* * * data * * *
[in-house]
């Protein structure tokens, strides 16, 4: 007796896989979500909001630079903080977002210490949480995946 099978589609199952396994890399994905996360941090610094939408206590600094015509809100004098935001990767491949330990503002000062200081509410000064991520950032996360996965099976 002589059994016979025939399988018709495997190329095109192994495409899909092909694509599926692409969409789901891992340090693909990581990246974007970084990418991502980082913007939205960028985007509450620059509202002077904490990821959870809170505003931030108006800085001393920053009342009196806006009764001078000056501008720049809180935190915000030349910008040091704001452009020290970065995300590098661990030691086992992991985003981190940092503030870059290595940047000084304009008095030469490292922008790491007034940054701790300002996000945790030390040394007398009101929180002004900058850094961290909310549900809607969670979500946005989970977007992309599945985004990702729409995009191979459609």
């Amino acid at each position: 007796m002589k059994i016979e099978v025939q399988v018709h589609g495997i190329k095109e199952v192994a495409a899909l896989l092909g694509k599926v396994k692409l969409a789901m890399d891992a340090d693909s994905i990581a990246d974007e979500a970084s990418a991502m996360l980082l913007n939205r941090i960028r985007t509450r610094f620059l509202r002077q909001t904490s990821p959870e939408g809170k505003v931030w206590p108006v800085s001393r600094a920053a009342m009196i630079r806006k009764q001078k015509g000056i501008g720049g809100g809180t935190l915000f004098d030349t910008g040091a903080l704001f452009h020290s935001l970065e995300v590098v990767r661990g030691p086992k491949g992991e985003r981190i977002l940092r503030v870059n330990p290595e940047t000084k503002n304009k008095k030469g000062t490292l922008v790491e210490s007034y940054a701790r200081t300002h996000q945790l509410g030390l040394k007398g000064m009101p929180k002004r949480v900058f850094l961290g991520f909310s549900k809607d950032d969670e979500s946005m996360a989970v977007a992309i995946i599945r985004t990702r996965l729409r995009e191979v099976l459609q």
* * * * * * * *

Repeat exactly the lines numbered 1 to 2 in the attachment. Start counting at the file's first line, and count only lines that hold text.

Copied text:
[in-house]
């Protein structure tokens, strides 16, 4: 007796896989979500909001630079903080977002210490949480995946 099978589609199952396994890399994905996360941090610094939408206590600094015509809100004098935001990767491949330990503002000062200081509410000064991520950032996360996965099976 002589059994016979025939399988018709495997190329095109192994495409899909092909694509599926692409969409789901891992340090693909990581990246974007970084990418991502980082913007939205960028985007509450620059509202002077904490990821959870809170505003931030108006800085001393920053009342009196806006009764001078000056501008720049809180935190915000030349910008040091704001452009020290970065995300590098661990030691086992992991985003981190940092503030870059290595940047000084304009008095030469490292922008790491007034940054701790300002996000945790030390040394007398009101929180002004900058850094961290909310549900809607969670979500946005989970977007992309599945985004990702729409995009191979459609």